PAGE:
Even as U.S. troops surge to new highs in Afghanistan they are outnumbered by military contractors, according to a Defense Department census due to be distributed to Congress — illustrating how hard it is for the U.S. to wean itself from the large numbers of war-zone contractors that have proved controversial in Iraq, the Wall Street Journal reported Wednesday.

The number of contractors in Afghanistan rose to almost 74,000 by June 30, outnumbering the roughly 58,000 U.S. soldiers on the ground at that point, the paper noted.

As the military force in Afghanistan grows further, to a planned 68,000 by the end of the year, the Defense Department expects the ranks of contractors to increase more.

The military requires contractors for essential functions ranging from supplying food and laundry services to guarding convoys and even military bases — functions once performed by military personnel but have been outsourced so a slimmed-down military can focus more on battle-related tasks.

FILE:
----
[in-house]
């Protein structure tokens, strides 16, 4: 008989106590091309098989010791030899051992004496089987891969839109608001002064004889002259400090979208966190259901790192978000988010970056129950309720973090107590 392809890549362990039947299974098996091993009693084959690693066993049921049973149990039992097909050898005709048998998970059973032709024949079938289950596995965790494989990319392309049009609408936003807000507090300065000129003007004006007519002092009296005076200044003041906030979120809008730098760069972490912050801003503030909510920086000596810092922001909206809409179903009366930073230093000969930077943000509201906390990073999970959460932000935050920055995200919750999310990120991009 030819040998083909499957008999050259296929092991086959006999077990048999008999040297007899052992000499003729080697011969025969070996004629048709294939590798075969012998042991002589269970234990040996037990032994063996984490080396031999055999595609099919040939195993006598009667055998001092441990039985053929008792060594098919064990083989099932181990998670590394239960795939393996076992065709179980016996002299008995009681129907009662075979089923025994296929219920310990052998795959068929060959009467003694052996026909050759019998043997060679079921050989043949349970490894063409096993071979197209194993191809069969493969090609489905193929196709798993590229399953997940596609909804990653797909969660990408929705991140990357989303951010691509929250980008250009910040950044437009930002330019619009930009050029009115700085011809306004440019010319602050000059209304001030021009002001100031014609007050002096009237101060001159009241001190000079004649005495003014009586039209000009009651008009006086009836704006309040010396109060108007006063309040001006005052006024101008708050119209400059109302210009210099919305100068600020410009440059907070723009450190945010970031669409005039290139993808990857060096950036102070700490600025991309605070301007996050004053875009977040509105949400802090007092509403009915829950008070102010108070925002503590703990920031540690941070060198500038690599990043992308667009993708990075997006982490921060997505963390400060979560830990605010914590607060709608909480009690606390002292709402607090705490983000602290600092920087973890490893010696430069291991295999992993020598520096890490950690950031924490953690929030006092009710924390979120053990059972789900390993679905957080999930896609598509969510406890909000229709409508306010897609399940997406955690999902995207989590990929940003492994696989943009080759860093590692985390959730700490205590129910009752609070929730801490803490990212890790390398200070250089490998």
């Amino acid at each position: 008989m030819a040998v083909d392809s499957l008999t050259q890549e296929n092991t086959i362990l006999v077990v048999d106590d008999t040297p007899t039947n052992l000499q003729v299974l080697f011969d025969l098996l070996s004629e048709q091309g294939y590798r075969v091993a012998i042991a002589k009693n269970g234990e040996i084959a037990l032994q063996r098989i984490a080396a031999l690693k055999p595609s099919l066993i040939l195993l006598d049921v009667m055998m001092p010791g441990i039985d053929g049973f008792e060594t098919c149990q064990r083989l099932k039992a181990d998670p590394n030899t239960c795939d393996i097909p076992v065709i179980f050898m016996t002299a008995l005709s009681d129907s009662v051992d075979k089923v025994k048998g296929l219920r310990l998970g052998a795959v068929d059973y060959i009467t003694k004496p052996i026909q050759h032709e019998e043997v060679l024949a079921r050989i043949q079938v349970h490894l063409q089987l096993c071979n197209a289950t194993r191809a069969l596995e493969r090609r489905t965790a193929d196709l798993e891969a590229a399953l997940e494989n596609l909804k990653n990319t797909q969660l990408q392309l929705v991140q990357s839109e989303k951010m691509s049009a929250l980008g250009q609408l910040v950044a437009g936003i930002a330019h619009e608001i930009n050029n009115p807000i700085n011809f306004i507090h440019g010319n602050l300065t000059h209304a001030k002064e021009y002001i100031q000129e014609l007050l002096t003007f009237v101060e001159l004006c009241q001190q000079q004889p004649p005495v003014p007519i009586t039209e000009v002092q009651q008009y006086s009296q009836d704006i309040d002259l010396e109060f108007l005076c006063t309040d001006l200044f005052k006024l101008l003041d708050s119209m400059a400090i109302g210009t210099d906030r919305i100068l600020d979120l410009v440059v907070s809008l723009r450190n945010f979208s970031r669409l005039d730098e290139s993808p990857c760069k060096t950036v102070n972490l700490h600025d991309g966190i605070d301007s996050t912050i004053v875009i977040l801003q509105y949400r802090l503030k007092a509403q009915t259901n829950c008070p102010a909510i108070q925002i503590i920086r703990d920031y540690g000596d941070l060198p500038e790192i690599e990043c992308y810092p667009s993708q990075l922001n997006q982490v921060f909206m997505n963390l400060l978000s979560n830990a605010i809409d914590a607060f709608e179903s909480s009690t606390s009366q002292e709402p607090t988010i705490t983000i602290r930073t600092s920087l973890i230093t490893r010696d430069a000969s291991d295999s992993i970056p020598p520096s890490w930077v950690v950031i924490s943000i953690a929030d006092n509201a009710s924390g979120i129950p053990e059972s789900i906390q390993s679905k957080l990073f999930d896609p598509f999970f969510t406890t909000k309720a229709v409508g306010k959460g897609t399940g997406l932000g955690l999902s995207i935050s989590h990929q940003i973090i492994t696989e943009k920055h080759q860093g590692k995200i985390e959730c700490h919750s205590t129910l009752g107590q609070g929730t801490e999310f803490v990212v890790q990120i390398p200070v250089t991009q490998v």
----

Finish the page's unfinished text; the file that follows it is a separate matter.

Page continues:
The heavy reliance on contractors in Afghanistan signals that a situation that defense planners once considered temporary has become a standard fixture of U.S. military operations, according to the Journal.

"For a sustained fight like our current commitments, the U.S. military can’t go to war without contractors on the battlefield," Steven Arnold, a former Army general and retired executive at logistics specialists Ecolog USA and KBR Inc., told the Journal. KBR was formerly owned by Halliburton Co. "For that matter, neither can NATO."

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